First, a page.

Along the Black Forest Autobahnstraße, about an hour and a half from Stuttgart, nestled in the Black Forest is the little valley town of Gutach. With a recommendation from the USO and some friends, we visited the Schwarzwälder Freilichtmuseum Vogtbauernhof.
This living history farmstead of over 400 years old is interactive and fun! My friend Betsey and I brought our older children for kicks and we had a hard time pulling them away. Normally I would say this is a good pick for younger children, but I would be wrong. It’s great for everyone!
Interactive Open-Air Museum
I think hands-on is the best way to learn. A great place for a field trip, the park was filled with children seeing, hearing, saying and doing all kinds of 17th century craft and artisan work. This living history museum also has daily demonstrations during the summer from hand-made crafts, cooking, and milling from the early 1600 to 1700 periods. There are over 16 out-buildings and eight farmhouses to see and experience throughout the homestead.
Park workers are in traditional costumes representative of Black Forest cultural history. One of the most interesting costumes was the red plume hats the unmarried, virtuous young women wore during this time in history. It eventually became a symbol of the Baden-Württemberg region.
The newest exhibit is in the Lorenzenhof House. This building (built in 1608) has moved from its original site in Oberwolfbach in the Kinzig Valley. Right now they have an amazing exhibition on various elements of the forest and forestry that includes a maze for children.
What’s Good to Eat
When you approach the museum, you’ll see nice little souvenir shops and eateries as well as a bakery. We chose to eat at the museum’s restaurant Zum Hofengel. We were delighted with the restaurant’s delicacies of “Käsespätzle mit Speck” (cheese pasta with bacon) and Jägerschnitzel (traditional schnitzel with mushroom sauce).
Of course, we also had to split a piece of Schwarzwald Kirsch Torte (Black Forest Cake).
The restaurant’s service was impeccable and the decor is warm and welcoming. It’s also worth noting that there is an outdoor patio and larger table seating inside.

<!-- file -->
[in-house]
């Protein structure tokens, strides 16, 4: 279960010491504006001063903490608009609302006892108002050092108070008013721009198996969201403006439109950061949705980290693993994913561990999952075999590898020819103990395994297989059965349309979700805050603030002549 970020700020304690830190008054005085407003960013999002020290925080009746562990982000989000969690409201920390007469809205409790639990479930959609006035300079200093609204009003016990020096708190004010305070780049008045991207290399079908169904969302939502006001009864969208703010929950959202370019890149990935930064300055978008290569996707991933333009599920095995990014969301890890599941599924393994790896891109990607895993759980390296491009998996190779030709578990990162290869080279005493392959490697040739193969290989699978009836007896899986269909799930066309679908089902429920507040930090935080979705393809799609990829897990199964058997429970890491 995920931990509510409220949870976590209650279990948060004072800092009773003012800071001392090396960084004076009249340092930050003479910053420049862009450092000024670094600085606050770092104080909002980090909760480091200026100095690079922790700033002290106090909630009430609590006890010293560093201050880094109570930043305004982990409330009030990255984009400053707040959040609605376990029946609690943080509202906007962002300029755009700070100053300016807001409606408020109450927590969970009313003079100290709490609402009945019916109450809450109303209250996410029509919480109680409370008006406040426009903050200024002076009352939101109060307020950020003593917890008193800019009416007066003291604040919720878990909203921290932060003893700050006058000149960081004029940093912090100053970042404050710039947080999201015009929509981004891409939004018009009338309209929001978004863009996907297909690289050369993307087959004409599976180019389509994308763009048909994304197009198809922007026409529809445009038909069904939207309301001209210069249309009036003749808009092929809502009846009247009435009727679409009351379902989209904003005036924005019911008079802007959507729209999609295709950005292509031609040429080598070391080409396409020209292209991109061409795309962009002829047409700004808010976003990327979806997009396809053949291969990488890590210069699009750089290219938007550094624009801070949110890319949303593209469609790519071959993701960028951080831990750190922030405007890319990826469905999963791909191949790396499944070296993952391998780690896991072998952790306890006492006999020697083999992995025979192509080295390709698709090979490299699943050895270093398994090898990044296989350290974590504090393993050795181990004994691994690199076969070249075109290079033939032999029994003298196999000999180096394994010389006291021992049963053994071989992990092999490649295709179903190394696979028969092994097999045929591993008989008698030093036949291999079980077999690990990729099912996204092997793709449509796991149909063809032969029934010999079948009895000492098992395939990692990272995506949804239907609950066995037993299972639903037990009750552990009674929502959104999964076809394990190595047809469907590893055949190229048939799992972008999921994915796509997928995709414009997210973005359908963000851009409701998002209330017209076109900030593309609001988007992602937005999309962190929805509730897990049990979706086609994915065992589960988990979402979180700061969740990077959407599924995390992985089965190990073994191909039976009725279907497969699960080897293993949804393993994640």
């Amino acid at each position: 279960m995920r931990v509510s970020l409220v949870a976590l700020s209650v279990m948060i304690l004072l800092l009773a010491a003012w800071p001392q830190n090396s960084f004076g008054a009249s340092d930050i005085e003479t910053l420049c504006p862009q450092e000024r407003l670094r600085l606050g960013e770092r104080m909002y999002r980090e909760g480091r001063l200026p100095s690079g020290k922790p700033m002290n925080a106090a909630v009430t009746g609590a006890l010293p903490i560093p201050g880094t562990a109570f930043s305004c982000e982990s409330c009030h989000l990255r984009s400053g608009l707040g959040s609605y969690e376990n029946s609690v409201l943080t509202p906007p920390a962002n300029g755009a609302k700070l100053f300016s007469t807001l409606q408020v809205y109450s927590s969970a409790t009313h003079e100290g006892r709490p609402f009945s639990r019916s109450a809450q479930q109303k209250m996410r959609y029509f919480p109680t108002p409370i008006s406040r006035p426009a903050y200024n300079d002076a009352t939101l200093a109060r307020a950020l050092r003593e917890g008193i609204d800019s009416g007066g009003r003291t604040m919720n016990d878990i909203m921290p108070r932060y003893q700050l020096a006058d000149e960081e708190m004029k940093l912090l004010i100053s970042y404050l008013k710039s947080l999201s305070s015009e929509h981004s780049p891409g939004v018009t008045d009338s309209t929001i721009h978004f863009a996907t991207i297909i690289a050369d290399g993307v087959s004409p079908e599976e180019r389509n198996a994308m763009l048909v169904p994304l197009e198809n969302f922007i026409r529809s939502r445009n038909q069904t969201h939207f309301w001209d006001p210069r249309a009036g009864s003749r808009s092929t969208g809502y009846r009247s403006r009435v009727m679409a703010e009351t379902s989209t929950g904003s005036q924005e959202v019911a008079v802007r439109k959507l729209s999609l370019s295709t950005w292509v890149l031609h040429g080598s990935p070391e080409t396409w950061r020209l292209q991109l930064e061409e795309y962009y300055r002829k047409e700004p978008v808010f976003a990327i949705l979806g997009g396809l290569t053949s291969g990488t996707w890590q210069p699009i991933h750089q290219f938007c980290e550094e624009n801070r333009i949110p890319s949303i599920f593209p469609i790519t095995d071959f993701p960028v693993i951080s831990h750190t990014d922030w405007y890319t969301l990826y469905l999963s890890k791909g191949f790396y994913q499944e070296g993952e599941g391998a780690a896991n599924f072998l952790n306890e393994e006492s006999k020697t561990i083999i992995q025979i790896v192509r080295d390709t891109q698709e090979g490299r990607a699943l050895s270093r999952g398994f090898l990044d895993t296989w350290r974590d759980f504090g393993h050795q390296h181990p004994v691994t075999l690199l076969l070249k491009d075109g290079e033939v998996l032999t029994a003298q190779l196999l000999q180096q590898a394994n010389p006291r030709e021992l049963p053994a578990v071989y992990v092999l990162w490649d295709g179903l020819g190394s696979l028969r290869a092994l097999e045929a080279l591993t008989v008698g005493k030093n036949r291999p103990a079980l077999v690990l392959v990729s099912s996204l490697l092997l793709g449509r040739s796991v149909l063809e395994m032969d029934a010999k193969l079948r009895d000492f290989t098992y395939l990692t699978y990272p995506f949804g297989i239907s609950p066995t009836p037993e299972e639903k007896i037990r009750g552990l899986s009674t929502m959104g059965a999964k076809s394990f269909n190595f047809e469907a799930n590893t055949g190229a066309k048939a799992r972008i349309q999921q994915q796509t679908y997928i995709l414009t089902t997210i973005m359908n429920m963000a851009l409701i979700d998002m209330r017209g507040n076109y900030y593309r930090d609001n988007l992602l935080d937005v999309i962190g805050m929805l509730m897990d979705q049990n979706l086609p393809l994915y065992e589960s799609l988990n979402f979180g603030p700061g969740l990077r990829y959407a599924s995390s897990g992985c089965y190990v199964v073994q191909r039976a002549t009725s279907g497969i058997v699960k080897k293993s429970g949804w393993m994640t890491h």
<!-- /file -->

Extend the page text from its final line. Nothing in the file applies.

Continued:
The museum’s hours from March 29 to November 8 are the following:
open daily from 9 a.m. to 6 p.m. (last admission 5 p.m.)
in August from 9 a.m. to 7 p.m. (last admission 6 p.m.).
Museum’s restaurant is open throughout the season, daily from 9 a.m. to 7 p.m.
Ticket prices are the following:
Senior Citizens, Students, military/social service, handicapped: €8
Children and Adolescents (6 – 17 years): €5
Audioguide (German, English, French): €3
Family day pass + 1 child
(parents with their minor children): €20.50
Family day pass + 2 children
(parents with their minor children): €22.50
Family day pass + 3 children or more
(parents with their minor children) €28.50
Season card adult: €25
Season card families: €42
Go to the museum’s website for additional information.
How to Get There
If you are using a navigational or GPS system, be careful what you punch in for your address. We went by the longer route to Gutach and typed in an address that was not on my GPS. We eventually made it, but I made a special note to include the correct navigation here for you. It is Vogtsbauernhof, Vogtsbauernhof 1, 77793 Gutach or Wählerbrücke. Click on DB Bahn for train information.
It was a beautiful ride through the Black Forest but a few winding roads. My daughter used her sea bands against motion sickness and then she was fine.
Author’s Profile: Wendy Payne is a military spouse and lives with her family in Stuttgart, Germany. She is a freelance writer, blogger and photographer. She also enjoys gardening, hiking, yoga and sharing Europe with people.
Featured Image Photo Credit: © Wendy Payne